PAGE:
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GPA: concussions going under radar


Armagh player Jarly Óg Burns

Armagh player Jarly Óg Burns

Armagh player Jarly Óg Burns

THE GPA have called for Croke Park to explore the possibility of bringing in an expanded 'blood-sub' provision to allow a player that has suffered a suspected concussion to be properly diagnosed.

The player's body also insist they are "concerned that the true number of concussions are potentially under-reported every year."

The issue has come into sharp focus in recent weeks after it was reported, erroneously, that Armagh player Jarly Óg Burns, had suffered a second head injury in a week during his team's Ulster semi-final and replay with Cavan.

Burns had been taken off in extra-time in the drawn game and was taken to hospital after the replay. Although former Armagh player Oisín McConville revealed he had merely suffered "exhaustion and dehydration," and was discharged shortly after admittance.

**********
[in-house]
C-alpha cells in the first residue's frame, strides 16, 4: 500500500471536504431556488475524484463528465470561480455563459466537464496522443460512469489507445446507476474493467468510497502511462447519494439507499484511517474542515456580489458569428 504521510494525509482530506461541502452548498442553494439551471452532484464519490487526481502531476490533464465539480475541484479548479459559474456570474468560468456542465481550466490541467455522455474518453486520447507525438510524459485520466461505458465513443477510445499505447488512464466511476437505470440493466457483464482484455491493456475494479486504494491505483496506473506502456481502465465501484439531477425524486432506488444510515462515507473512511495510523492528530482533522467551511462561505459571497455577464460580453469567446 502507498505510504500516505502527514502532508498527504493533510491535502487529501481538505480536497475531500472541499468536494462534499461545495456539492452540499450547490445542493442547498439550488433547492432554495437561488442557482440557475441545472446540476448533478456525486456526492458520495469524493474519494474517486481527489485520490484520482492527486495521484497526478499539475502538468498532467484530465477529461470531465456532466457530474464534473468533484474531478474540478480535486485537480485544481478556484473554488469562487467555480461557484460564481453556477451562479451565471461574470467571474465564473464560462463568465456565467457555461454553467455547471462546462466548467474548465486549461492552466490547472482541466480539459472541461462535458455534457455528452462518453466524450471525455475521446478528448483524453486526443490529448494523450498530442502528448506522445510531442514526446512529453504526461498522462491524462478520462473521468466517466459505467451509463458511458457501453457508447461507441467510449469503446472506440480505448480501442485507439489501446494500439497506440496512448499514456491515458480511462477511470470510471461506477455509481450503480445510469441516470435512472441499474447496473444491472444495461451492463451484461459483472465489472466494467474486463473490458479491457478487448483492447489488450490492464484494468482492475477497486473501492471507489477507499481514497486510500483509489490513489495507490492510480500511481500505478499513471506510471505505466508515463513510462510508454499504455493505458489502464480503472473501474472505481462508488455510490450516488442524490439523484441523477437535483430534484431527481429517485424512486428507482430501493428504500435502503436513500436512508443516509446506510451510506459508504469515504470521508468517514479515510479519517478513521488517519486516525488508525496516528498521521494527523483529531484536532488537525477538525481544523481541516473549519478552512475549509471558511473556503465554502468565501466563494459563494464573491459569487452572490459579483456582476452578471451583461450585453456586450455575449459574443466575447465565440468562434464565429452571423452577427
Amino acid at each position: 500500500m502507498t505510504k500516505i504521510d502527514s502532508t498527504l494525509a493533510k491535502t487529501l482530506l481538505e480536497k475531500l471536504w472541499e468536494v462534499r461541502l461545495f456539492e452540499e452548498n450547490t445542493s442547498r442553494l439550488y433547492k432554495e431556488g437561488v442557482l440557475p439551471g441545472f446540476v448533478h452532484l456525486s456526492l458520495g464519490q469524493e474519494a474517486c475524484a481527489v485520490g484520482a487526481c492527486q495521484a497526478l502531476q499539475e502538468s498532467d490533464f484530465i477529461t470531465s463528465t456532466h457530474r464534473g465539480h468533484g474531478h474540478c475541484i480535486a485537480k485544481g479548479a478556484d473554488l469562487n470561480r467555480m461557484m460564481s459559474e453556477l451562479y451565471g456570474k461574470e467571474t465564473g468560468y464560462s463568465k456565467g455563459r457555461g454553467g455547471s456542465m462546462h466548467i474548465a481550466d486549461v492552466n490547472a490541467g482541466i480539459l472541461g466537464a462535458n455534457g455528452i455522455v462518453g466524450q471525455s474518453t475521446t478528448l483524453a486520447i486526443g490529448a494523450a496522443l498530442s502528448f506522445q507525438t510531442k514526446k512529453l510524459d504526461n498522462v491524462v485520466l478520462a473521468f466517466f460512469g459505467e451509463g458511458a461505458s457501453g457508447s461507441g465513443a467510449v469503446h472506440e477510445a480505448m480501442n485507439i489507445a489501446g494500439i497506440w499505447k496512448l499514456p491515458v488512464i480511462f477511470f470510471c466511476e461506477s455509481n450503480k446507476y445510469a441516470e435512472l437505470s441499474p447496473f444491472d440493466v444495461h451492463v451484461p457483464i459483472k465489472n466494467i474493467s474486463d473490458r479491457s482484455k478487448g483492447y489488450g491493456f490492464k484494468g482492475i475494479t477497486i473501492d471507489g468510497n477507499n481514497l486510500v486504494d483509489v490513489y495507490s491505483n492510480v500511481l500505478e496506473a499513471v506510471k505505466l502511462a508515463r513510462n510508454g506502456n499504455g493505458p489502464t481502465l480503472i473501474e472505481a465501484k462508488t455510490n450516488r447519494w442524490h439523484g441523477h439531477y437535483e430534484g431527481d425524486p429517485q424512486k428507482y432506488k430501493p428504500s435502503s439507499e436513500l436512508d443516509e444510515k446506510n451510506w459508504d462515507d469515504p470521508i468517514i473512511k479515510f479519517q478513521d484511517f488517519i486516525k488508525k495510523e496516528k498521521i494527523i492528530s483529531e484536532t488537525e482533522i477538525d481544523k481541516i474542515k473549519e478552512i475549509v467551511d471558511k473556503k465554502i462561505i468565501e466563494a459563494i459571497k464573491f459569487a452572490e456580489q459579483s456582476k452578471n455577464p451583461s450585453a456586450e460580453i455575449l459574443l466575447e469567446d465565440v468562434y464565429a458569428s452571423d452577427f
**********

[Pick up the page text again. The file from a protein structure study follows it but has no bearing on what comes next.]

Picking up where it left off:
More recently, former Galway footballer Cormac Bane also publicly revealed how he was forced to step away from club football due to repeated blows to the head while Rory O'Carroll said in 2015 he would consider quitting inter-county football if he had another "serious" concussion.

The GAA's official protocol states: "Players must receive written medical clearance and present it to the person in charge of the team before returning to full contact training," after an instance of concussion.

However, the GPA spokesperson told the Herald: "Based on the latest international consensus, the GPA believes players suspected of having concussion should be removed from the field of play for medical staff to make a thorough assessment of suspicion and possible diagnosis.

"This may require a move to a temporary substitute, similar to the blood-sub rule, but would allow sufficient time and a suitable environment to make a more informed decision on whether a concussion is suspected.

"While we acknowledge the attritional and physical nature of our games, we are also concerned that the true number of concussions in football and hurling are potentially under-reported each year.

"This is reflected in the low figures on the injury-surveillance database.

"Many suspected concussions are being triaged on-field with a 50-to-60-second assessment, which we believe is insufficient to exclude a concussion."